One such software is 15Five, a “continuous performance management suite that allows you to coach your employees as fast as you sprint.” Its product is based on the 5–15 reporting method. This is where each member of a team spends 15 minutes writing feedback for their manager or supervisor. The manager reads each report and then spends 15 minutes writing their weekly report to their manager and so on until it reaches the C-suite.
This technique is commonly attributed to Yvon Chouinard, the founder of Patagonia. He’s said to have created it as a means of keeping tabs on his company while spending months away from the office on mountain climbing sojourns. (On their website, 15Five claim that it was, in fact, Doug Tompkins, Yvon’s friend and the founder of ESPRIT, who originally developed the 5–15 method.)
Another tool is Clear Review, “performance management software powered by conversations”. While Clear Review is not explicitly based on the 5–15 reporting method, it’s designed to “continually develop performance by empowering regular, meaningful conversations” according to their demo video.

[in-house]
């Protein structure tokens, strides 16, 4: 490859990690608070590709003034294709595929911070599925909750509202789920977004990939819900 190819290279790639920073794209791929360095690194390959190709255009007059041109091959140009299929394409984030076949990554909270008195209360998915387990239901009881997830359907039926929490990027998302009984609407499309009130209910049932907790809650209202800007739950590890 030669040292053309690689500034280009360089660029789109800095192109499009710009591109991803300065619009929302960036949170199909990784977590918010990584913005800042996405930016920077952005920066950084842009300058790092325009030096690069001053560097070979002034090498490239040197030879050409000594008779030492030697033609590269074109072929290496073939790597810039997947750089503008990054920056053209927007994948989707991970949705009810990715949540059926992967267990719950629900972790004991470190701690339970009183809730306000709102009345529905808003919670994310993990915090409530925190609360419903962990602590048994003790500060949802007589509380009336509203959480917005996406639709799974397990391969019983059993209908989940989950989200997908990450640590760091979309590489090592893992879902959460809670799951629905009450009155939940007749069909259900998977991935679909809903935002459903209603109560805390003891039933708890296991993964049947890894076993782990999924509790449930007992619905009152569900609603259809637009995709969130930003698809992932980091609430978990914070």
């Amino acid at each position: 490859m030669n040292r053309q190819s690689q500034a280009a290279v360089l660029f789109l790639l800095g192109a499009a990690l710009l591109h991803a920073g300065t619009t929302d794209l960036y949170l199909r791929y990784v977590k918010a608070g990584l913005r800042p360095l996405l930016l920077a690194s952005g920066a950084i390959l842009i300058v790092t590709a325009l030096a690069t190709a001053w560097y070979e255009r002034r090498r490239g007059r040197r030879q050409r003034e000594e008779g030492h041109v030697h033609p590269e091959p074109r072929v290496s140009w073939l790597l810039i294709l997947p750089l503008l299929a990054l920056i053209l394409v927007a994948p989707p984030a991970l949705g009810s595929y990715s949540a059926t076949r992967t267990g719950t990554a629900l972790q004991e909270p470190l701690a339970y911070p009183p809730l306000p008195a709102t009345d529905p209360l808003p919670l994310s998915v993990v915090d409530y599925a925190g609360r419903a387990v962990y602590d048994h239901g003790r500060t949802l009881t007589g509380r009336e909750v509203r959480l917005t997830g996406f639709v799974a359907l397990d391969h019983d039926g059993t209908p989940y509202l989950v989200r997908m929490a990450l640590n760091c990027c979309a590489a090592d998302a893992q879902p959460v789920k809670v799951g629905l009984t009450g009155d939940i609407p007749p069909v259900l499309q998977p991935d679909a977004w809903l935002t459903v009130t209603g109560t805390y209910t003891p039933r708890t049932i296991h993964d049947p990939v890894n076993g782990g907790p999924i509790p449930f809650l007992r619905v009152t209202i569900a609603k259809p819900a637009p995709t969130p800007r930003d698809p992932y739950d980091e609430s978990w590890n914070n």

It’s easy to imagine a scenario where receiving constant feedback might quickly become annoying or even counter-productive. The fact that an appraisal occurs so frequently strips it of its weight and significance. In the same way that we drown out the noise of a crowded bar to focus on the person we want to speak with, we’ll eventually drown out our weekly appraisal to focus on whatever we feel to be more pressing at the moment. In time, as we’re subjected to more and more of these performance check-ins or conversations, they will move further down the priority ladder. It’s an understandable and frankly unavoidable reaction to feedback saturation.
Originally published at http://sebastian-andrei.com on March 25, 2020.